Mainstream, VOL LV No 51 New Delhi December 9, 2017
The Legacy of Indira Gandhi and Inherent Perils of Populism
Sunday 10 December 2017#socialtags
by Sheel Bhadra Kumar
On November 19, 2017, we have celebrated and marked the birth centenary of late and former Prime Minister Indira Gandhi. This is also an appropriate moment to reminisce about her political actions, her struggle against hostile political odds and her contributions to the making of India. But before recollecting those, let us discuss the current terminologies being hotly debated but reminiscent of the Indira Gandhi era. They are popular and populism. Etymologically a popular leader is accepted, liked, followed and enjoyed by the majority of people in a community, society or group. A popular leader claims to represent the ordinary people. A popular leader enjoys the support and allegiance of the general public. When policies and programmes are supported by a majority of the masses, he or she is called a popular leader.
But such a situation is laced with inherent dangers too. Populism is a distinctive mode of politics. Popular leaders are elected by the people but when populism intoxicates and ignites the ego of mass leaders, he or she starts betraying scant respect for the procedures and institutions of democracy, civil liberties and dissent. A popular leader turns himself or herself into a messiah, concentrates power in his or her hand and directly speaks to and for the people. The former regime or government is made accoun-table for every mistake of the system. Populism captures the popular imagination but populist politics may prove dangerous for the health of democracy in the long run.
Even today, democratically elected Presidents of America and the Philippines are being questioned in their own land and the world over. The President of Zimbabwe, Robert Mugabe, was forced to quit his post after prolonged public chaos and resentment. Even the military establishment had to intervene. Democratic accomplishments of 37 years were violated and the democratic process was throttled by an arrogant democrat, Mugabe.
Foundational Phase of Prime Ministership in India
The first Prime Minister of India, Pandit Jawahar- lal Nehru, on the strength of his towering personality, magnetism, leadership qualities and mass support, steered the Indian National Congress party to impressive victories in the first three parliamentary elections of 1952, 1957 and 1962 after independence. There was no opposition to Pandit Nehru’s leadership within the Congress party or outside.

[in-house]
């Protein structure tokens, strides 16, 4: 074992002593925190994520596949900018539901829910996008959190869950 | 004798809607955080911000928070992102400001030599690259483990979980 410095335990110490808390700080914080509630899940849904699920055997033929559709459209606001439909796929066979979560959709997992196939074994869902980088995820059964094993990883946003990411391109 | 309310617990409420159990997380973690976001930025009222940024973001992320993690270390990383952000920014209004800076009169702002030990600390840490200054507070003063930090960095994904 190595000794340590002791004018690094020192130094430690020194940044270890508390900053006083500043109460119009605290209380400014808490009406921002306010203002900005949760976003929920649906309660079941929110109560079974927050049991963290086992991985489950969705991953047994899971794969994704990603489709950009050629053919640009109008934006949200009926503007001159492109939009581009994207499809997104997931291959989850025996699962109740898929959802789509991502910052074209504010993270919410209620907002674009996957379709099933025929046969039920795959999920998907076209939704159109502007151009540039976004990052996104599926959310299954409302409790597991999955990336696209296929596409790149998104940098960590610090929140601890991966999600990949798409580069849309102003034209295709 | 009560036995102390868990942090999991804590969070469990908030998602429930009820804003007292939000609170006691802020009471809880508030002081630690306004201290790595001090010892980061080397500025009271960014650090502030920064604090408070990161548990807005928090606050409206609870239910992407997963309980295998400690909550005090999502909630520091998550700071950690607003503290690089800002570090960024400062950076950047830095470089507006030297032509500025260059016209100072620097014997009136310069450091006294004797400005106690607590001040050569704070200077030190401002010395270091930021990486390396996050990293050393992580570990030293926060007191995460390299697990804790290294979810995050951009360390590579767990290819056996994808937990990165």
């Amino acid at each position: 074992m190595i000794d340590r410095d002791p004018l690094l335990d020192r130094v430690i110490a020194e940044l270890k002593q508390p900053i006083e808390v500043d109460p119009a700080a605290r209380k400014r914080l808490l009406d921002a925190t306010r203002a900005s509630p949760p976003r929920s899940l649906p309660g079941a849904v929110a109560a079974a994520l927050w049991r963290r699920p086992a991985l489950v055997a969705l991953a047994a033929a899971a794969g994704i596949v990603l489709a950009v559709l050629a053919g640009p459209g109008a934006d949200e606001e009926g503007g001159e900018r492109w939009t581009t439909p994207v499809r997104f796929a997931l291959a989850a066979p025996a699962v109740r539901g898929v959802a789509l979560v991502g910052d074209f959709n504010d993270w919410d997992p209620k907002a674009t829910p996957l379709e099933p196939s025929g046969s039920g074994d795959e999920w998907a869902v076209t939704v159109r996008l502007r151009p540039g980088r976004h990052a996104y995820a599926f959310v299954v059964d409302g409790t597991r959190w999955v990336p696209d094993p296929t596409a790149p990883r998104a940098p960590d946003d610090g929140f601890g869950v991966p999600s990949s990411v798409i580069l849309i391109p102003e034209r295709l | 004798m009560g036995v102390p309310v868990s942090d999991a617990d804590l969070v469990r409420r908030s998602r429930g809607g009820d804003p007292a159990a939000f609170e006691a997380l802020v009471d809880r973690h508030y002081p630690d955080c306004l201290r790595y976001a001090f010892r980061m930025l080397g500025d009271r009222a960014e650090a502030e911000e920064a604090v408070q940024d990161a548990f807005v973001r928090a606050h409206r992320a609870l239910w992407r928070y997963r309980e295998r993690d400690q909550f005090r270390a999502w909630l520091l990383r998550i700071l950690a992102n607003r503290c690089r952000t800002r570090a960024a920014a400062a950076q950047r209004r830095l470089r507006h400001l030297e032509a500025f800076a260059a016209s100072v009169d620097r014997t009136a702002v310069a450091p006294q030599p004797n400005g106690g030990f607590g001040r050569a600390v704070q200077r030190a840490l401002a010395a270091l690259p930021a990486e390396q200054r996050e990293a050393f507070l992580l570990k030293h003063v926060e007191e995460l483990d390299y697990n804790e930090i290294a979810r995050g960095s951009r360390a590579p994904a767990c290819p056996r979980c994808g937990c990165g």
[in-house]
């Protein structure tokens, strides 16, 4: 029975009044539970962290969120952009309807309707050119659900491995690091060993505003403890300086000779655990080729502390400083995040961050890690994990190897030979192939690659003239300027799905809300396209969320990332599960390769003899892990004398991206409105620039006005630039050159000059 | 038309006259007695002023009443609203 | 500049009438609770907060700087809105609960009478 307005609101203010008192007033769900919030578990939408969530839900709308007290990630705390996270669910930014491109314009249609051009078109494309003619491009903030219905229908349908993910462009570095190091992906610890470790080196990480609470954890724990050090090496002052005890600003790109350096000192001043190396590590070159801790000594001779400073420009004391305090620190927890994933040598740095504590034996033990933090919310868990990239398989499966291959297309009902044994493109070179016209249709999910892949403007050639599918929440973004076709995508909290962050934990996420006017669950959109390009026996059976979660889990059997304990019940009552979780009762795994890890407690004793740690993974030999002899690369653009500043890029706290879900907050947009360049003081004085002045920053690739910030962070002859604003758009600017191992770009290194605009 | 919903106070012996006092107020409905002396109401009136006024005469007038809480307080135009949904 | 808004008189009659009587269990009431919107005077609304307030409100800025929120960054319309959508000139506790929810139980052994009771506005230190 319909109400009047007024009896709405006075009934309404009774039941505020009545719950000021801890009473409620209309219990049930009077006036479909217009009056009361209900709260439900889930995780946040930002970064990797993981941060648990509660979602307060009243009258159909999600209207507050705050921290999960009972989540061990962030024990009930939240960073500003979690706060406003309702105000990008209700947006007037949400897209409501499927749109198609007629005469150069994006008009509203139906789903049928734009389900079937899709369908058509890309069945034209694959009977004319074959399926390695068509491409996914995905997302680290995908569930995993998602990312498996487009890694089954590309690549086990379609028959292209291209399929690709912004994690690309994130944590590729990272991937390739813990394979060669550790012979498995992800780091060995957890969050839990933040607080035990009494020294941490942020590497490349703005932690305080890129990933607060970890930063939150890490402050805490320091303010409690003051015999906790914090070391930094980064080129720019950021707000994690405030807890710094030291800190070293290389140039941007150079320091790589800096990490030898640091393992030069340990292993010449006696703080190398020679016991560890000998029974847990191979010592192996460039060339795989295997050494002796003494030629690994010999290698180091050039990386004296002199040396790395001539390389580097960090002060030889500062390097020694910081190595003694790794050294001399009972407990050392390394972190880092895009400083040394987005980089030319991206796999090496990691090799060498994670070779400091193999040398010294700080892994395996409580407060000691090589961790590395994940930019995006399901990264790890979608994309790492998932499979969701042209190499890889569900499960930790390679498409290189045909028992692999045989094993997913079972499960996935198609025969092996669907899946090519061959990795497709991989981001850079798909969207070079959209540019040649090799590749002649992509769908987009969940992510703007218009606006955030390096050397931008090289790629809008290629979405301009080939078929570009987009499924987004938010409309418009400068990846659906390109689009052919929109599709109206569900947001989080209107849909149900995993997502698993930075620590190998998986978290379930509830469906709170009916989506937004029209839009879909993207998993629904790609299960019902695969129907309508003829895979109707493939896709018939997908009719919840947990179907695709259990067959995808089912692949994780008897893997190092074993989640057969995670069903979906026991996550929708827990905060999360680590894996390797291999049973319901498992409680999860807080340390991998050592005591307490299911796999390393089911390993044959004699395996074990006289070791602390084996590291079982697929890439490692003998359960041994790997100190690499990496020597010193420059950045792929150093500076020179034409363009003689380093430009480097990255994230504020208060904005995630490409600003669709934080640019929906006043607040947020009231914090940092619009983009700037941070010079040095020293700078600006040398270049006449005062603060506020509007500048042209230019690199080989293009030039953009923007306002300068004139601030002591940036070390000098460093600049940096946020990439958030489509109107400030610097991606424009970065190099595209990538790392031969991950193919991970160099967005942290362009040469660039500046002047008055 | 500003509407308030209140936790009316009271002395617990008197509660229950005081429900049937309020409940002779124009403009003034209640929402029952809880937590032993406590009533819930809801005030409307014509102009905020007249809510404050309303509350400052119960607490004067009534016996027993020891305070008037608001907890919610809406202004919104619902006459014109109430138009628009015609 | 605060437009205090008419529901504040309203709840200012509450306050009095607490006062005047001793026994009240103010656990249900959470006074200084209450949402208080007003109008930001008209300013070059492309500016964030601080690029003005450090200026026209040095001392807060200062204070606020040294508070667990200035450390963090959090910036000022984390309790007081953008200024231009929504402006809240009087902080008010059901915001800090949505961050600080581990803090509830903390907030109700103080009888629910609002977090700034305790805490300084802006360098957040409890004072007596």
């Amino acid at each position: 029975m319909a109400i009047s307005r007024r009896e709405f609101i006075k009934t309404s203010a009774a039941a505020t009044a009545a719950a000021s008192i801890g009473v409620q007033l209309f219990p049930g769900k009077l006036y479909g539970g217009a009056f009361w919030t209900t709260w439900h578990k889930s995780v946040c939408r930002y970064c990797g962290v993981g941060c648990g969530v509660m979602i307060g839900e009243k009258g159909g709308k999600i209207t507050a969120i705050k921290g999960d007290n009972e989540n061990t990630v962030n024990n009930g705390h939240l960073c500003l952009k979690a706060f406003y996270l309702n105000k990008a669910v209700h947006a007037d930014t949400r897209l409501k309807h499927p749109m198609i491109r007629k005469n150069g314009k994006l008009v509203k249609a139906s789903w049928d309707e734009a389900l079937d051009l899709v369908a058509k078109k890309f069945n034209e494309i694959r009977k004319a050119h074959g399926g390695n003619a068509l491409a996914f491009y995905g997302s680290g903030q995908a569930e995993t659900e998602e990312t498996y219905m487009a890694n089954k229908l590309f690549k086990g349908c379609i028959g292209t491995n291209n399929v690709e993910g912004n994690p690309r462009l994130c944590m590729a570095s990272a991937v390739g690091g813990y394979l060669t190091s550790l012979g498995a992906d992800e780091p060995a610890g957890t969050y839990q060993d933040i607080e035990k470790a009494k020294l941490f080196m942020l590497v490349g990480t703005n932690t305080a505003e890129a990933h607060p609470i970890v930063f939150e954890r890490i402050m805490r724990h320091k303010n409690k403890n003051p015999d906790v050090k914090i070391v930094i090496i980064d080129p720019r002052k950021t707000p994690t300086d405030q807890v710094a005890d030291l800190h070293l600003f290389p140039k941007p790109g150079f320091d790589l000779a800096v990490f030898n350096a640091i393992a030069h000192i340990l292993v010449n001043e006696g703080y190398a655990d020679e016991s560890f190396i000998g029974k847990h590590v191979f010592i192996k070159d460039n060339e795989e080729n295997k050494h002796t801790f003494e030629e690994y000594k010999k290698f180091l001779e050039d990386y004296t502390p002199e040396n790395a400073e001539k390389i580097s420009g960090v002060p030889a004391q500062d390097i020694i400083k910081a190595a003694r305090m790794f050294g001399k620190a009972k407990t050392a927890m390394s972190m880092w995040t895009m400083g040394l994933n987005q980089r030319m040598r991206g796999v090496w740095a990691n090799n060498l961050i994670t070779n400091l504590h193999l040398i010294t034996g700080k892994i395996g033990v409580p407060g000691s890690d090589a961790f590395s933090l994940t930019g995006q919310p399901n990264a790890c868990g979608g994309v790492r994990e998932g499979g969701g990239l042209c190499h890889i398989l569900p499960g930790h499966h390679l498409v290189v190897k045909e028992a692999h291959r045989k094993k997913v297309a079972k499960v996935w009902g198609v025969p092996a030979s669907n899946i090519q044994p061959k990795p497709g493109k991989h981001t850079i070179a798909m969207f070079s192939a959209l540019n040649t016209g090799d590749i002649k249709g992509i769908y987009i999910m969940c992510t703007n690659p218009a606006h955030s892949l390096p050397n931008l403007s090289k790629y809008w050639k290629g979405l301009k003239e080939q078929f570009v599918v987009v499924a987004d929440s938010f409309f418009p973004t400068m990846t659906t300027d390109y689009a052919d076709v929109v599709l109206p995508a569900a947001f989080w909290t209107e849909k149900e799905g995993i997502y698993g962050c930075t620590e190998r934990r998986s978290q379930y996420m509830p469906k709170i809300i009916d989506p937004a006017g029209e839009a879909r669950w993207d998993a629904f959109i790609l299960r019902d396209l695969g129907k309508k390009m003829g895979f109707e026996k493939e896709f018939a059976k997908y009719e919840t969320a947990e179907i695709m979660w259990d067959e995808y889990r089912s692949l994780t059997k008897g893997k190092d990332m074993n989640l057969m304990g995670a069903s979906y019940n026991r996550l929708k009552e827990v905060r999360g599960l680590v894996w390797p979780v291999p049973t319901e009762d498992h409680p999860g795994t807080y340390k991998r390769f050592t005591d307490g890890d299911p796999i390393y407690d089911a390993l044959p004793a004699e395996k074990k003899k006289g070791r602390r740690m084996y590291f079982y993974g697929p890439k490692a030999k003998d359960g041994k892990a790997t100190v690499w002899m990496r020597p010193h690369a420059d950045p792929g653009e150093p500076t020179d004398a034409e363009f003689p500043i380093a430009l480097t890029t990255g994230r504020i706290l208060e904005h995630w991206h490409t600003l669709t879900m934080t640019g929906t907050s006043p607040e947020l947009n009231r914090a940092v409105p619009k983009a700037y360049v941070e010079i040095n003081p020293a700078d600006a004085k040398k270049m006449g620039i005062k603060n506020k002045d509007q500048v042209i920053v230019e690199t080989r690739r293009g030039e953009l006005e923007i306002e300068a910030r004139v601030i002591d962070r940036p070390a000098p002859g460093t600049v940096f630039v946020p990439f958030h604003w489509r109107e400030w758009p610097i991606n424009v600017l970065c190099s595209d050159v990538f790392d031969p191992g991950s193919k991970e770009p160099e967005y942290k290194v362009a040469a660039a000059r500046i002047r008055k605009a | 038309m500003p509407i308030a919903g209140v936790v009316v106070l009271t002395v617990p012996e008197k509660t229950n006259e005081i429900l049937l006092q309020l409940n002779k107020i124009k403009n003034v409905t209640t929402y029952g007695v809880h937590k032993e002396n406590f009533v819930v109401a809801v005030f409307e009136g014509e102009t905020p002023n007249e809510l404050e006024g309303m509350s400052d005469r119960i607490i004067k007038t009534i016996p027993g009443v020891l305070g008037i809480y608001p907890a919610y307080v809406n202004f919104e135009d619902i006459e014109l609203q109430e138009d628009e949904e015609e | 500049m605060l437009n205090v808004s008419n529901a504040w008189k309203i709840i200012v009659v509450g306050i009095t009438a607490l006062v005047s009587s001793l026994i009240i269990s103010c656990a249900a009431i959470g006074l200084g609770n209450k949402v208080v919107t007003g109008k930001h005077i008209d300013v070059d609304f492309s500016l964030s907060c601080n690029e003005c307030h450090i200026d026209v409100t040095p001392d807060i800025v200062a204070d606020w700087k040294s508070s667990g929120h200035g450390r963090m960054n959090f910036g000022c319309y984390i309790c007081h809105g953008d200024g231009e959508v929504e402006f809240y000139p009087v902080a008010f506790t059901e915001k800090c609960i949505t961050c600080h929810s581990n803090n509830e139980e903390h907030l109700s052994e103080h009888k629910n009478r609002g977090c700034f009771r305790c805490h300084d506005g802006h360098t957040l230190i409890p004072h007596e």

In 1964, after the death of Pandit Nehru, the locus of power shifted to the ‘big men‘ of the Congress party. By adept manoeuvring through the thickets of politics, they usurped power. The group of big men comprised of powerful Congress veterans—K. Kamaraj, S. Nijalingappa, N. Sanjiva Reddy, Atulya Ghose and Biju Patnaik who intended to dump Indira Gandhi. In the Lal Bahadur Shastri Cabinet, Indira Gandhi was made Information and Broadcasting Minister. But these Syndicate veterans of the Congress party used to heckle and harass her in Parliament. Rammanohar Lohia, a senior parliamentarian, used to call Indira Gandhi ‘mom kee gudia [a dumb doll]’.
Initial Phase of Indira Gandhi as Prime Minister
In 1966 when all of a sudden Lal Bahadur Shastri passed away in Tashkent, the Congress party was wracked by political rivalries. The Congress leadership decided to swear in Indira Gandhi as the Prime Minister of India in anticipation that they would control power in a government headed by a weak and meek woman. They thought that Indira Gandhi would be unable to control power and critical situations and would vanish into the mists of time.
But this was not to be. Indira Gandhi proved everyone wrong. She proved to be iron-willed, determined and a great fighter in times to come. She single-handedly wrote and enacted the script of populism in India and slowly but firmly controlled the Congress party and ousted the Syndicate leaders from the corridors of power in future political bouts. When she visualised that the senior leadership of the Congress party was making it difficult for the party to function and forcing her to take decisions that were counter-productive, she decided to go for a fresh Lok Sabha election and seek a fresh mandate. She knew she would have to wage a total and decisive fight if she had to survive politically. And she did so.
Emergence of a Strong Leader
In the 1967 Lok Sabha elections, she campaigned for the party across the country single-handedly. She travelled thousands of kilometres in open jeeps and addressed hundreds of election meetings. Soon she grasped that older power equations in rural India had given way to palpable tensions between the landed and the landless groups. Displaying political acumen and a great sense of timing, Indira Gandhi positioned herself firmly behind the poor. She forged and nurtured a national constituency over the heads of other national and regional leaders.